A few years ago I officiated a wedding at the Houston Arboretum. The wedding was outside, but while I waited for the wedding party to get dressed and answered the wedding coordinator’s questions, I noticed an interesting class going on in the room next to us.
There was a guy at the front of the class picking up and discussing certain plants and roots. I strained to listen and realized that the class was a wild edible class. The front of the room displayed a banner that had the website www.foragingtexas.com. I put the website address in my cellphone for later research.
Later that evening, I did research the website. Up until then, I only read about wild edibles online. The thought of attending a class in person was exciting! I did attend the class with Mark “Merriwether” Vorderbruggen and learned a lot.
You see, in preparedness, I tend to think long term and self-sufficiency. Learning about wild edibles is something I consider a skill for the long-term! If you know what things you can eat in the wild, that is a great skill to have!
I wanted to put some of my skills to the test, still very little I’m afraid, when my dad purchased property out in East Texas. When I made the rounds, I did find some Yaupon Holly, but not too much else. One of the things that I saw EVERYWHERE was this….
I took a picture and sent it to Mark to see if he knew what it was. To my dismay, he didn’t. But he did suggest that I contact the County Extension Office. They informed me that it was Eastern Baccharis. I was sad that it didn’t really offer any value as a wild edible or for medicinal purposes. Worse than that, the County Extension Office said that I needed to cut it down before it went to seed to help get rid of it. And let me tell you, it was everywhere!
Well, we did cut most of it down. The County Extension Office was right, we haven’t seen it come back in the areas that we have cut. But with Spring having Sprung, and a good amount of rain, we have been very surprised at what we’ve been seeing since!
My dad and my brother went up to the country to cut some grass about three weeks ago. When they did, they found a ton of blackberry bushes! We didn’t notice them last year!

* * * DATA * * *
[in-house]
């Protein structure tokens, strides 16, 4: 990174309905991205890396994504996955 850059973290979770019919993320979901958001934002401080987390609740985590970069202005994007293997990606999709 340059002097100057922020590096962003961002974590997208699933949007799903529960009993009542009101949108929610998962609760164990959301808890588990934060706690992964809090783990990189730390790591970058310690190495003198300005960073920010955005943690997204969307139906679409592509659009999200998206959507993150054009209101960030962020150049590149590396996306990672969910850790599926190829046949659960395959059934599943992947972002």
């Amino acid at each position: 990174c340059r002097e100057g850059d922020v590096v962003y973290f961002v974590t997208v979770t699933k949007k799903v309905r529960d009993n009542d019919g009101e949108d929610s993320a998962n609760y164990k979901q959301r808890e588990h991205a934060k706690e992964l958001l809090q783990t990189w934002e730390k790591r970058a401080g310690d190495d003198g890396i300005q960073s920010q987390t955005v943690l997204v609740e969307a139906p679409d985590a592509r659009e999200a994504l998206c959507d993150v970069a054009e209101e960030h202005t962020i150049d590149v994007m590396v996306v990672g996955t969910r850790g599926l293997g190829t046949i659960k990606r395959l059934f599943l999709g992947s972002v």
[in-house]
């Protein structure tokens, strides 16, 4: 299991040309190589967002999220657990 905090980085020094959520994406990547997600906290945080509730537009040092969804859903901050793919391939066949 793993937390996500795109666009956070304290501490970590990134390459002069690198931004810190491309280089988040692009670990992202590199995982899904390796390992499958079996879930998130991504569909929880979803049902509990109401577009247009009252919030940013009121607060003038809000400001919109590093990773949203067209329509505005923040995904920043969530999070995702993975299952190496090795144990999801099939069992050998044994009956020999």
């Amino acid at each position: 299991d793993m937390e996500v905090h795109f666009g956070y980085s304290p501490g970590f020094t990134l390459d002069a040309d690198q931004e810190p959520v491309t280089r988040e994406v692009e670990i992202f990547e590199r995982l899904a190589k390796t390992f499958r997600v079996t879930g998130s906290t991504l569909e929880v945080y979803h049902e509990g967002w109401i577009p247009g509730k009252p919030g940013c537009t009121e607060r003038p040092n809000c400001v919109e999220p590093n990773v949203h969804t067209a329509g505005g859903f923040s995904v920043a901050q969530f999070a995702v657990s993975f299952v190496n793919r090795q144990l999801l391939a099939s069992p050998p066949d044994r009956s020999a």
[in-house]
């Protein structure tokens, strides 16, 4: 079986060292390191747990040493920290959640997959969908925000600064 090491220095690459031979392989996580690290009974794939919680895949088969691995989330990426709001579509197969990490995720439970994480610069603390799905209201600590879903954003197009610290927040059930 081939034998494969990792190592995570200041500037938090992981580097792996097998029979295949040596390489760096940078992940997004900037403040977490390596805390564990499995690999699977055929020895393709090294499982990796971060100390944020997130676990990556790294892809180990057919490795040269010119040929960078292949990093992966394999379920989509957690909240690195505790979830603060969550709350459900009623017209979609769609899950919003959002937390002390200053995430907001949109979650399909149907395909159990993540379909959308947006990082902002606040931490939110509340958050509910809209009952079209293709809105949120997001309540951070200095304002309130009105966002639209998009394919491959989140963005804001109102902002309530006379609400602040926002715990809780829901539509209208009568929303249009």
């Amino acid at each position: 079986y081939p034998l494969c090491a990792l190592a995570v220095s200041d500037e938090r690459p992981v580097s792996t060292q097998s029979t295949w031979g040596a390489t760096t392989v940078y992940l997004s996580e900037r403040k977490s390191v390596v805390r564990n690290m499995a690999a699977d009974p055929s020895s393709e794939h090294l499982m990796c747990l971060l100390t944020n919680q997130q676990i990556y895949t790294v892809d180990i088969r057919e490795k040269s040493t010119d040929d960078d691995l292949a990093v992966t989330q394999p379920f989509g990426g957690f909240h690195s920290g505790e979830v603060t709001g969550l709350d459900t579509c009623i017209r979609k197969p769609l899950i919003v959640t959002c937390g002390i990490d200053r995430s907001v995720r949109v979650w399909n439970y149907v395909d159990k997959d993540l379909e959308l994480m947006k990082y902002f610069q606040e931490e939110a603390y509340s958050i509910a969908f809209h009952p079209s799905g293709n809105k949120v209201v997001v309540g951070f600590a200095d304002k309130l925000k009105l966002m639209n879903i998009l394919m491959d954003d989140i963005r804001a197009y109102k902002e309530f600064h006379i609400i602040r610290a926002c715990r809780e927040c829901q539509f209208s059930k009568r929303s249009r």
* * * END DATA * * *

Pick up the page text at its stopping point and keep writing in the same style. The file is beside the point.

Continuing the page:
And this last week, when I was on the tractor, I noticed a very bright flower that I WAS familiar with. As I kept cutting, I noticed that it was everywhere!!!! We have Passion Flower growing all over the property! I cut a lot of it down because it was in the field everywhere. I left a big patch of it though that I need to figure out how to help trellis it cause I know it will grow up.
I also noticed a ton of Black-Eyed Susan that didn’t seem to show up before. According to what I found on the internet, Native American Indians used Black-Eyed Susan for medicinal purposes. However, I have heard that it wasn’t all that effective. But we still have a ton of it as well.
Lastly, I noticed a huge Mullein plant. I wasn’t sure what it was, but Mark Merriwether was able to point me in the right direction! According to Mark’s site, Mullein is a rare medicinal plant. The leaves and flowers can be used in a tea as a cough suppressant and smoked to with chest issues. The cool thing is that the stalks can be used as fire drills and the leaves as lantern wicks! Wow! What a find!…. But, like an idiot, when I wasn’t really thinking, I ran over it with the bush hog. The good thing is that the bush hog wasn’t that low to the ground and I found another plant growing nearby. I left that one intact!
I guess the real thing I want to share is that you never know what you are making room for when you clear something out. Use that theme in the wild or in your garden, but also in your life. When we get rid of something that is useless and just takes up space, we make room for new and “better” stuff to pop-up!
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